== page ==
I think Brendan was referring to the quotes, ie. 'get'. Remove those for legal syntax:

({ get x() { return 123; } }).x 


Rick


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Re: How can a lexer decide a token to be "get", "IdentifierName" or "Identifier" ?

Rick Waldron



On Tue, Feb 5, 2013 at 11:55 AM, Brandon Benvie <[hidden email]> wrote:
Indeed, and given use of ES6, I expect things like this wouldn't be very uncommon (I think is supposed to be Object.define right?):

Nothing there yet, though I suspect Object.mixin() will have more traction.


Rick
 

Object.define(x, {
  get a(){},
  set a(v){},
  get b(){},
  c(){}
});

Instead of most current descriptor stuff (since enumerability and configurability are rarely desired to be false).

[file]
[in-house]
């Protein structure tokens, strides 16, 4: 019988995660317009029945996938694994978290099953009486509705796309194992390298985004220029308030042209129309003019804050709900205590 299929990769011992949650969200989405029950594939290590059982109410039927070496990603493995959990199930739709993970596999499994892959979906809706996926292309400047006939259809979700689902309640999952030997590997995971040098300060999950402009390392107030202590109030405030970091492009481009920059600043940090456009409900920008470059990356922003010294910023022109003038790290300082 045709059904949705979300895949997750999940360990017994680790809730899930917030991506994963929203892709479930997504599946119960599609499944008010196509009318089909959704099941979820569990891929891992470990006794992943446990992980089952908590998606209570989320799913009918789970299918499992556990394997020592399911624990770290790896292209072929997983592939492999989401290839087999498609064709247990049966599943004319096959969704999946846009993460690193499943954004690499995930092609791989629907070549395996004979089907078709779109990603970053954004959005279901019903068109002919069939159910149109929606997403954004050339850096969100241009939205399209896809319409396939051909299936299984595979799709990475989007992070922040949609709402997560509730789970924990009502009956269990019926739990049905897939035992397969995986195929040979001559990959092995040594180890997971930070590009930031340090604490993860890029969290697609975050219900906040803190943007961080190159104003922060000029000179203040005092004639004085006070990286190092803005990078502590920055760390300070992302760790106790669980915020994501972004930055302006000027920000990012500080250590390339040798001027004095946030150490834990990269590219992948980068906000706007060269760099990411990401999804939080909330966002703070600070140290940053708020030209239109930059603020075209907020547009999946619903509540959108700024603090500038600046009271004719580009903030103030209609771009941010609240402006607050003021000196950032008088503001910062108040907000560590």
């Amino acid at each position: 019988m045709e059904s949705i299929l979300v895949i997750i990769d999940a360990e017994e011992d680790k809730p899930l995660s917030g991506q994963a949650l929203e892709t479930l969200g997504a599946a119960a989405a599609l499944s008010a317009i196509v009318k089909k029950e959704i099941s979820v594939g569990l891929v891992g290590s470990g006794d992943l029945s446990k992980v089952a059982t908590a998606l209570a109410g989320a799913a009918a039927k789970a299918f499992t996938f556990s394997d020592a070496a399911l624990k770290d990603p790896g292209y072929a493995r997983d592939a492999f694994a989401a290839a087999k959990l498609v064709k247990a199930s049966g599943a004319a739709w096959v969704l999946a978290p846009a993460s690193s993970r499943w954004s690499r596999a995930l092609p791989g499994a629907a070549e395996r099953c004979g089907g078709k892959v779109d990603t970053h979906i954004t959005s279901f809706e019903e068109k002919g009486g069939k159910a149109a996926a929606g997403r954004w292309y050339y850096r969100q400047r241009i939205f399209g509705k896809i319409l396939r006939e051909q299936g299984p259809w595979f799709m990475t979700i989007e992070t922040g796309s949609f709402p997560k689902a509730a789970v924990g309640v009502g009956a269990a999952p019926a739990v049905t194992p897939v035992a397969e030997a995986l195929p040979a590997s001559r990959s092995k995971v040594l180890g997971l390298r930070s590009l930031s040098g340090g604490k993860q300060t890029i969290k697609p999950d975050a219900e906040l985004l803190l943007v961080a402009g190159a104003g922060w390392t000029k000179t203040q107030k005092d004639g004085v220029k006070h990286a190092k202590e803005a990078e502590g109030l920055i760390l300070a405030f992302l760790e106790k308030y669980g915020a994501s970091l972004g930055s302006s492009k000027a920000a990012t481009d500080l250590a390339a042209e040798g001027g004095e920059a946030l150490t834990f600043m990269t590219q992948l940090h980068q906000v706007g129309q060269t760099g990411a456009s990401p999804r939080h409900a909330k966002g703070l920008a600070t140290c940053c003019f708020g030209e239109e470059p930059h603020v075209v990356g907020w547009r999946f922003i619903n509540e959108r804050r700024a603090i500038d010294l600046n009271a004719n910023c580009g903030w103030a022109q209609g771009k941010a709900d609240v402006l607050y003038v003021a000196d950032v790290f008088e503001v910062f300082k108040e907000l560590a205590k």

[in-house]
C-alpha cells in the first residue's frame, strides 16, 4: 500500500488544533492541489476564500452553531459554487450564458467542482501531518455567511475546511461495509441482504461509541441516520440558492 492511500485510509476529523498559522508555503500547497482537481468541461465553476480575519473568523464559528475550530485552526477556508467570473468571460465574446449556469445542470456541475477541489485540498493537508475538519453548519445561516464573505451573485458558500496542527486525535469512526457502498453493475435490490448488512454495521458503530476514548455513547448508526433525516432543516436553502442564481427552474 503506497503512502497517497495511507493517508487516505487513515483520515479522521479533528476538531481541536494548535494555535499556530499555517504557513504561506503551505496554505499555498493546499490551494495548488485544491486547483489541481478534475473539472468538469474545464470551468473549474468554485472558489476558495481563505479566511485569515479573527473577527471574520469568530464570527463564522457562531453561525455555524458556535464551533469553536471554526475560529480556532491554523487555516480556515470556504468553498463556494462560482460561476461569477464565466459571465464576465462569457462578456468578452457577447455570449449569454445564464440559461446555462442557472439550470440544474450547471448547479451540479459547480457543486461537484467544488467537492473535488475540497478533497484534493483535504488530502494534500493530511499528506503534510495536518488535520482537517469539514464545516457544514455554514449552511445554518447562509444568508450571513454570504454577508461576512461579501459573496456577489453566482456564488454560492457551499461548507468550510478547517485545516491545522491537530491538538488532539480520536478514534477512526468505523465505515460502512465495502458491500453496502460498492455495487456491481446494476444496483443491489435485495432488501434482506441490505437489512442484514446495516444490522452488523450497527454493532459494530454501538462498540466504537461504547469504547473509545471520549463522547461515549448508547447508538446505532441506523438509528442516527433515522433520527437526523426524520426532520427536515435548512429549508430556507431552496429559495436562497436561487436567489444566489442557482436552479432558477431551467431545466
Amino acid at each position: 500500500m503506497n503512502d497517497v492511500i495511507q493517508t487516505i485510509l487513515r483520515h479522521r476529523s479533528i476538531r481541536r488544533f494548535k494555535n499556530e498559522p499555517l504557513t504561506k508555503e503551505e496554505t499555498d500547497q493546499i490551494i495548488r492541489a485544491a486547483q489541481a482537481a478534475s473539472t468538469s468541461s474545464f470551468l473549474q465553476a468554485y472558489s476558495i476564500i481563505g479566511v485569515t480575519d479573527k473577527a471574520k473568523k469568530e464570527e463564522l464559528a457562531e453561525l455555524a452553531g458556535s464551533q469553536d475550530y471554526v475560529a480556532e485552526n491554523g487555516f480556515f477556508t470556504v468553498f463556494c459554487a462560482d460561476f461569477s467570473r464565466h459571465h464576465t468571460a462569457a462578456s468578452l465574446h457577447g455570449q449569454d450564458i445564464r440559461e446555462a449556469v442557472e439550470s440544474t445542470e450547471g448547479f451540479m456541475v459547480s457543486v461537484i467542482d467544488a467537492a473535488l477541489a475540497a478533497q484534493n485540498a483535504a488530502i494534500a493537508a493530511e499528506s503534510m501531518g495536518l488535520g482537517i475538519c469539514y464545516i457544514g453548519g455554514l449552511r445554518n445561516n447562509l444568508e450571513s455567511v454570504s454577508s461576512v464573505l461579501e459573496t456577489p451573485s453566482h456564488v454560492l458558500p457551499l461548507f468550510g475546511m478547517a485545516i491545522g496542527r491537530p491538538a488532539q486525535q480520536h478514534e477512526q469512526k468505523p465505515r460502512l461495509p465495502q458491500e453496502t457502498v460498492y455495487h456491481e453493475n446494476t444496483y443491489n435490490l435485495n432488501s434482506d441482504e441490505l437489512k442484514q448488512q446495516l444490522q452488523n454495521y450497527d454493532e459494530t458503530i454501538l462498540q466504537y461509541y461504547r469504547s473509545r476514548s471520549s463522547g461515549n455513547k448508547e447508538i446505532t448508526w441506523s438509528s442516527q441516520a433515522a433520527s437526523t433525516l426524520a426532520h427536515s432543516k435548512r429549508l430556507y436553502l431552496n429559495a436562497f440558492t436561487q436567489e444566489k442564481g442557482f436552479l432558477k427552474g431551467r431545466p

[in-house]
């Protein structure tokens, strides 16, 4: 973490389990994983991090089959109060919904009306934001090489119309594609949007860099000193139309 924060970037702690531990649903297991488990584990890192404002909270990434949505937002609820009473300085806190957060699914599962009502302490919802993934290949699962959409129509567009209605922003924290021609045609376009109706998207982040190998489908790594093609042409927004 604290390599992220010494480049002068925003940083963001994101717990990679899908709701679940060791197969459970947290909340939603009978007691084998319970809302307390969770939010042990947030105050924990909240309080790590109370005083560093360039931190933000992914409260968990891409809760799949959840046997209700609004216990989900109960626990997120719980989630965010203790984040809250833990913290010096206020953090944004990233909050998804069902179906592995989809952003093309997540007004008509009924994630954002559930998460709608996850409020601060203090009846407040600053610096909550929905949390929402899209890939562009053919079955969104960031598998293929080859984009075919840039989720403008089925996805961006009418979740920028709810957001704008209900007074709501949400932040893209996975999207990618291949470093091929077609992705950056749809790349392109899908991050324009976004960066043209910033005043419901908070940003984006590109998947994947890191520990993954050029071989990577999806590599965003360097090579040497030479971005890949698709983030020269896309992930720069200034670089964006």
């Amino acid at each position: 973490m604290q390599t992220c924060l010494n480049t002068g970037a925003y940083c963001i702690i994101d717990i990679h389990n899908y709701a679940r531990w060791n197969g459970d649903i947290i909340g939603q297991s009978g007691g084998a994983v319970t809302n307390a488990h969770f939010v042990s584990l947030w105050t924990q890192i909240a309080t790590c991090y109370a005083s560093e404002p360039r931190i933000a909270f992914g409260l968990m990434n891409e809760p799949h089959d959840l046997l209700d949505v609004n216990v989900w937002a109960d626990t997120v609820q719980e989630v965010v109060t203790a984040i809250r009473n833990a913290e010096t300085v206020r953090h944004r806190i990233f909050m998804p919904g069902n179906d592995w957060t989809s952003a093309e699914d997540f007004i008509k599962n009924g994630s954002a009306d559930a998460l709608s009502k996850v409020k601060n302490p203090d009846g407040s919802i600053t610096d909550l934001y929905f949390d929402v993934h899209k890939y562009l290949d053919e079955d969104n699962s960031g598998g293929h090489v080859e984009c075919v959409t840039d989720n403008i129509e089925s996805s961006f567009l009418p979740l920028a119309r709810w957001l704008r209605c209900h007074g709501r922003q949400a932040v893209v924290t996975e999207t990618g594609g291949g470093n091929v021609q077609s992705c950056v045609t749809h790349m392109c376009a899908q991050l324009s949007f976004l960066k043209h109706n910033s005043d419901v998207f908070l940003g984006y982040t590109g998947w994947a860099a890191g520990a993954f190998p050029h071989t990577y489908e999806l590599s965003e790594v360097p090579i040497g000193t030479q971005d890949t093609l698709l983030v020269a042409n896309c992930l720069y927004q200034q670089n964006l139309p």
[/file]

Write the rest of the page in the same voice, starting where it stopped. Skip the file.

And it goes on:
On Tuesday, February 5, 2013, Rick Waldron wrote:



On Tue, Feb 5, 2013 at 3:19 AM, gaz Heyes <[hidden email]> wrote:
On 4 February 2013 23:44, Brendan Eich <[hidden email]> wrote:
What's confusing?

The fact that you can have an object property without a colon and a function without a function keyword.

ES6 concise methods will make this the norm:

let o = {
  meaning() {
    return 42;
  }
};

o.meaning(); // 42

 
Then a property descriptor uses a completely new syntax to define the same thing. Why?
Object.defineProperty(window,'x',{set:alert});
x=1;


What part is "new syntax"? Property descriptors are just object literal syntax—did you mean "different syntax"?

 

To me this seems hacked together.
 
({'get'x(){return 123;}}).x

That's not legal ES5.

Some engines support it though and I'm pretty sure Firefox did at some point. 

I think Brendan was referring to the quotes, ie. 'get'. Remove those for legal syntax:

({ get x() { return 123; } }).x 


Rick